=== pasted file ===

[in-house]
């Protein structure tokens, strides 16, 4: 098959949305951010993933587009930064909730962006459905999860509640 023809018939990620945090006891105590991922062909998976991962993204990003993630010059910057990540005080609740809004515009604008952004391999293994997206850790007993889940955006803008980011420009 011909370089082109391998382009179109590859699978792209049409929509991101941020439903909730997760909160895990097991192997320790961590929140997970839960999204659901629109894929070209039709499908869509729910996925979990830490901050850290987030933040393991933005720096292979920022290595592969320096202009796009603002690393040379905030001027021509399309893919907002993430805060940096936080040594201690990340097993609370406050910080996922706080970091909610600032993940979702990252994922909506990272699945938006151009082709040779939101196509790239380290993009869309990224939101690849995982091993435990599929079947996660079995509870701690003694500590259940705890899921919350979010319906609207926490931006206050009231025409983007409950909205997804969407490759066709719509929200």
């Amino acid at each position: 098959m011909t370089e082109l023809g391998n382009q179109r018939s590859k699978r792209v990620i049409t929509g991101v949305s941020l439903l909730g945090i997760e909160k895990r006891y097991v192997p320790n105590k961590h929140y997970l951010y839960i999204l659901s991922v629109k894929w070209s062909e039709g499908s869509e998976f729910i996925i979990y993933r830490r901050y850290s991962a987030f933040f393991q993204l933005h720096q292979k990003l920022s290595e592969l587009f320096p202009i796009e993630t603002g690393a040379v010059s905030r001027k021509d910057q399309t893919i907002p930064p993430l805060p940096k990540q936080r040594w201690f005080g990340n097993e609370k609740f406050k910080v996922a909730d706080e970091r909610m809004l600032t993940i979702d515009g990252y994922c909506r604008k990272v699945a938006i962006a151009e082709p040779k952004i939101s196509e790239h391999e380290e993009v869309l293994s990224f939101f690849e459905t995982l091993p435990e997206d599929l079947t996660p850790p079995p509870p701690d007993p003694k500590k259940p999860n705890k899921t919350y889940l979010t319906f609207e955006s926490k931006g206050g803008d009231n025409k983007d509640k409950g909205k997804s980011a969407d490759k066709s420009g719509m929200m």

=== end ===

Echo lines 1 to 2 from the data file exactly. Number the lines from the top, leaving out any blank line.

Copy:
[in-house]
């Protein structure tokens, strides 16, 4: 098959949305951010993933587009930064909730962006459905999860509640 023809018939990620945090006891105590991922062909998976991962993204990003993630010059910057990540005080609740809004515009604008952004391999293994997206850790007993889940955006803008980011420009 011909370089082109391998382009179109590859699978792209049409929509991101941020439903909730997760909160895990097991192997320790961590929140997970839960999204659901629109894929070209039709499908869509729910996925979990830490901050850290987030933040393991933005720096292979920022290595592969320096202009796009603002690393040379905030001027021509399309893919907002993430805060940096936080040594201690990340097993609370406050910080996922706080970091909610600032993940979702990252994922909506990272699945938006151009082709040779939101196509790239380290993009869309990224939101690849995982091993435990599929079947996660079995509870701690003694500590259940705890899921919350979010319906609207926490931006206050009231025409983007409950909205997804969407490759066709719509929200």